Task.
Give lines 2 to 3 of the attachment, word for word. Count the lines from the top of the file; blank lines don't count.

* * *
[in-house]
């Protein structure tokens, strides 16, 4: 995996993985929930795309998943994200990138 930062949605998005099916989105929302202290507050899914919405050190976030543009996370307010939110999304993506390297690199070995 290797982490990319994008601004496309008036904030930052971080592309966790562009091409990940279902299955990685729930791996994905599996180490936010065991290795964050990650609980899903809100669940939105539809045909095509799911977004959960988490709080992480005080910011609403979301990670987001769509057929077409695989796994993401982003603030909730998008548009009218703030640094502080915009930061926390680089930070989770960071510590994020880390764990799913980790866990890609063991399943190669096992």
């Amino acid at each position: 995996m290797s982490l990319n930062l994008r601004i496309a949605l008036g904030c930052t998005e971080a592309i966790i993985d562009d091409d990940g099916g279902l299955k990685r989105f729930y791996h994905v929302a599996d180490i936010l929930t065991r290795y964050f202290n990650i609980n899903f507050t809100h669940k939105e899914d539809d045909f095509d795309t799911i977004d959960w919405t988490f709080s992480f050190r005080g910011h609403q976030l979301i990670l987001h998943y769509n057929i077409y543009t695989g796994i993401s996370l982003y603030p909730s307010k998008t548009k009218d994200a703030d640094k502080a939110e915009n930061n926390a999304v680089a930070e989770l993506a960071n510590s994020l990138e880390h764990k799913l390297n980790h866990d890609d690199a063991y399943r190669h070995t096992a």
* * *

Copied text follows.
């Protein structure tokens, strides 16, 4: 995996993985929930795309998943994200990138 930062949605998005099916989105929302202290507050899914919405050190976030543009996370307010939110999304993506390297690199070995 290797982490990319994008601004496309008036904030930052971080592309966790562009091409990940279902299955990685729930791996994905599996180490936010065991290795964050990650609980899903809100669940939105539809045909095509799911977004959960988490709080992480005080910011609403979301990670987001769509057929077409695989796994993401982003603030909730998008548009009218703030640094502080915009930061926390680089930070989770960071510590994020880390764990799913980790866990890609063991399943190669096992």
């Amino acid at each position: 995996m290797s982490l990319n930062l994008r601004i496309a949605l008036g904030c930052t998005e971080a592309i966790i993985d562009d091409d990940g099916g279902l299955k990685r989105f729930y791996h994905v929302a599996d180490i936010l929930t065991r290795y964050f202290n990650i609980n899903f507050t809100h669940k939105e899914d539809d045909f095509d795309t799911i977004d959960w919405t988490f709080s992480f050190r005080g910011h609403q976030l979301i990670l987001h998943y769509n057929i077409y543009t695989g796994i993401s996370l982003y603030p909730s307010k998008t548009k009218d994200a703030d640094k502080a939110e915009n930061n926390a999304v680089a930070e989770l993506a960071n510590s994020l990138e880390h764990k799913l390297n980790h866990d890609d690199a063991y399943r190669h070995t096992a």